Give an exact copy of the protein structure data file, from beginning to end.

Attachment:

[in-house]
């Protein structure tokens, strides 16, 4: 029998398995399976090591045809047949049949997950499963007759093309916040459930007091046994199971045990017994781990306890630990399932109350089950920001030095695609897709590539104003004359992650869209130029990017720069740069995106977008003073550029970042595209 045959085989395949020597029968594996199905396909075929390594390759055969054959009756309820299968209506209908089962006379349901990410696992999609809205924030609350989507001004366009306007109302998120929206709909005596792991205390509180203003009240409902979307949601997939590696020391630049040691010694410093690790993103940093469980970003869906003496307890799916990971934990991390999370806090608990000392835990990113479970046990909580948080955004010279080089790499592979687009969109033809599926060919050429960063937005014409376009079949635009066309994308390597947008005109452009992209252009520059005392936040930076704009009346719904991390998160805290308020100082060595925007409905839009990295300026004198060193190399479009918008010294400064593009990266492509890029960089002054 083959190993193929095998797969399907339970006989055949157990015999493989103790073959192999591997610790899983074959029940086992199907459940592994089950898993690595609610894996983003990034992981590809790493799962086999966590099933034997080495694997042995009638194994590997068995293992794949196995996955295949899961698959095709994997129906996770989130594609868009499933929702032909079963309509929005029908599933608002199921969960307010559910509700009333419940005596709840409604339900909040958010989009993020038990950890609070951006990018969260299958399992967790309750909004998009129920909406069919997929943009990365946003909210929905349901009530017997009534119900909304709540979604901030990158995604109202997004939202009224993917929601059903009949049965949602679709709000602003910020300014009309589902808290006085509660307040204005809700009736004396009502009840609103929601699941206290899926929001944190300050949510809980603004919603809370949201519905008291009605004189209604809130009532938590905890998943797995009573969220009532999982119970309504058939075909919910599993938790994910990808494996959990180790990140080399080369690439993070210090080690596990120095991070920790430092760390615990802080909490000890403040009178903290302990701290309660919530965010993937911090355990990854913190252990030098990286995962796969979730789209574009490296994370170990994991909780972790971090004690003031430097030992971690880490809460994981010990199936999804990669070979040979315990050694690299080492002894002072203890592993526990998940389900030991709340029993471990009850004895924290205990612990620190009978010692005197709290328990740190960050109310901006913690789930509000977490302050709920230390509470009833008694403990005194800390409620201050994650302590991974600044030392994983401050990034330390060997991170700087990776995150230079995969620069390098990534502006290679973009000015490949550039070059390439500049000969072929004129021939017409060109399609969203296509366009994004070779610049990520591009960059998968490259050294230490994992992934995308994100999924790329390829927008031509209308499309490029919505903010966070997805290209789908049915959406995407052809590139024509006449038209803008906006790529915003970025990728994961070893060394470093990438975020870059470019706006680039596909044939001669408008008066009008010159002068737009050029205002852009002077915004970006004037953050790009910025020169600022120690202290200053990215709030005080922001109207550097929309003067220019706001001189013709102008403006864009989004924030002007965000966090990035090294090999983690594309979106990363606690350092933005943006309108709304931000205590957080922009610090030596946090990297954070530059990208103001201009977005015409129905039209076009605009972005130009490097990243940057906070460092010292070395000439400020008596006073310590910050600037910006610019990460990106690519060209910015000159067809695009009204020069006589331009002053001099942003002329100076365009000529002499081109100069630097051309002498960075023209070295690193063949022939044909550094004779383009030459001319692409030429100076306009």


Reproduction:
[in-house]
């Protein structure tokens, strides 16, 4: 029998398995399976090591045809047949049949997950499963007759093309916040459930007091046994199971045990017994781990306890630990399932109350089950920001030095695609897709590539104003004359992650869209130029990017720069740069995106977008003073550029970042595209 045959085989395949020597029968594996199905396909075929390594390759055969054959009756309820299968209506209908089962006379349901990410696992999609809205924030609350989507001004366009306007109302998120929206709909005596792991205390509180203003009240409902979307949601997939590696020391630049040691010694410093690790993103940093469980970003869906003496307890799916990971934990991390999370806090608990000392835990990113479970046990909580948080955004010279080089790499592979687009969109033809599926060919050429960063937005014409376009079949635009066309994308390597947008005109452009992209252009520059005392936040930076704009009346719904991390998160805290308020100082060595925007409905839009990295300026004198060193190399479009918008010294400064593009990266492509890029960089002054 083959190993193929095998797969399907339970006989055949157990015999493989103790073959192999591997610790899983074959029940086992199907459940592994089950898993690595609610894996983003990034992981590809790493799962086999966590099933034997080495694997042995009638194994590997068995293992794949196995996955295949899961698959095709994997129906996770989130594609868009499933929702032909079963309509929005029908599933608002199921969960307010559910509700009333419940005596709840409604339900909040958010989009993020038990950890609070951006990018969260299958399992967790309750909004998009129920909406069919997929943009990365946003909210929905349901009530017997009534119900909304709540979604901030990158995604109202997004939202009224993917929601059903009949049965949602679709709000602003910020300014009309589902808290006085509660307040204005809700009736004396009502009840609103929601699941206290899926929001944190300050949510809980603004919603809370949201519905008291009605004189209604809130009532938590905890998943797995009573969220009532999982119970309504058939075909919910599993938790994910990808494996959990180790990140080399080369690439993070210090080690596990120095991070920790430092760390615990802080909490000890403040009178903290302990701290309660919530965010993937911090355990990854913190252990030098990286995962796969979730789209574009490296994370170990994991909780972790971090004690003031430097030992971690880490809460994981010990199936999804990669070979040979315990050694690299080492002894002072203890592993526990998940389900030991709340029993471990009850004895924290205990612990620190009978010692005197709290328990740190960050109310901006913690789930509000977490302050709920230390509470009833008694403990005194800390409620201050994650302590991974600044030392994983401050990034330390060997991170700087990776995150230079995969620069390098990534502006290679973009000015490949550039070059390439500049000969072929004129021939017409060109399609969203296509366009994004070779610049990520591009960059998968490259050294230490994992992934995308994100999924790329390829927008031509209308499309490029919505903010966070997805290209789908049915959406995407052809590139024509006449038209803008906006790529915003970025990728994961070893060394470093990438975020870059470019706006680039596909044939001669408008008066009008010159002068737009050029205002852009002077915004970006004037953050790009910025020169600022120690202290200053990215709030005080922001109207550097929309003067220019706001001189013709102008403006864009989004924030002007965000966090990035090294090999983690594309979106990363606690350092933005943006309108709304931000205590957080922009610090030596946090990297954070530059990208103001201009977005015409129905039209076009605009972005130009490097990243940057906070460092010292070395000439400020008596006073310590910050600037910006610019990460990106690519060209910015000159067809695009009204020069006589331009002053001099942003002329100076365009000529002499081109100069630097051309002498960075023209070295690193063949022939044909550094004779383009030459001319692409030429100076306009």